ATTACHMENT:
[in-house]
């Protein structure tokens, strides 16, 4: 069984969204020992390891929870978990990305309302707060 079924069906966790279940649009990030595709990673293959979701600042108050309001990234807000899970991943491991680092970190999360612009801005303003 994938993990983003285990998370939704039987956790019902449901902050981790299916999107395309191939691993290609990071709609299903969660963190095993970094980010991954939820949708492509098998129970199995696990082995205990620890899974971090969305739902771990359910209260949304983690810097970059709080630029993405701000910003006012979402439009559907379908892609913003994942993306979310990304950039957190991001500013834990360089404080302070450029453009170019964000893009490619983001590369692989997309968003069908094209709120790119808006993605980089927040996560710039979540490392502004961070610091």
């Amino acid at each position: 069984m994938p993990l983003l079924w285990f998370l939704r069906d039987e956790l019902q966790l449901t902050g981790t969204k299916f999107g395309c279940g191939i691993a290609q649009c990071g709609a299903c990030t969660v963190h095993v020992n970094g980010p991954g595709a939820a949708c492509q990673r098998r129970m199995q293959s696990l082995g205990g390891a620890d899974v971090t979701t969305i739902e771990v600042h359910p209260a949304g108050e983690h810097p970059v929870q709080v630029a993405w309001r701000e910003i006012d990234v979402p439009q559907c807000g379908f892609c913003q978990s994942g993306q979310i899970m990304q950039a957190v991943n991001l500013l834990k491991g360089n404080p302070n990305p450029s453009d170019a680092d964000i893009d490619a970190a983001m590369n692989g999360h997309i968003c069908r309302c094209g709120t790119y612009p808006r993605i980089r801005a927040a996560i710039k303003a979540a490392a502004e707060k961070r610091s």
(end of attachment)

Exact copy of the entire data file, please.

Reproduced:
[in-house]
């Protein structure tokens, strides 16, 4: 069984969204020992390891929870978990990305309302707060 079924069906966790279940649009990030595709990673293959979701600042108050309001990234807000899970991943491991680092970190999360612009801005303003 994938993990983003285990998370939704039987956790019902449901902050981790299916999107395309191939691993290609990071709609299903969660963190095993970094980010991954939820949708492509098998129970199995696990082995205990620890899974971090969305739902771990359910209260949304983690810097970059709080630029993405701000910003006012979402439009559907379908892609913003994942993306979310990304950039957190991001500013834990360089404080302070450029453009170019964000893009490619983001590369692989997309968003069908094209709120790119808006993605980089927040996560710039979540490392502004961070610091």
């Amino acid at each position: 069984m994938p993990l983003l079924w285990f998370l939704r069906d039987e956790l019902q966790l449901t902050g981790t969204k299916f999107g395309c279940g191939i691993a290609q649009c990071g709609a299903c990030t969660v963190h095993v020992n970094g980010p991954g595709a939820a949708c492509q990673r098998r129970m199995q293959s696990l082995g205990g390891a620890d899974v971090t979701t969305i739902e771990v600042h359910p209260a949304g108050e983690h810097p970059v929870q709080v630029a993405w309001r701000e910003i006012d990234v979402p439009q559907c807000g379908f892609c913003q978990s994942g993306q979310i899970m990304q950039a957190v991943n991001l500013l834990k491991g360089n404080p302070n990305p450029s453009d170019a680092d964000i893009d490619a970190a983001m590369n692989g999360h997309i968003c069908r309302c094209g709120t790119y612009p808006r993605i980089r801005a927040a996560i710039k303003a979540a490392a502004e707060k961070r610091s």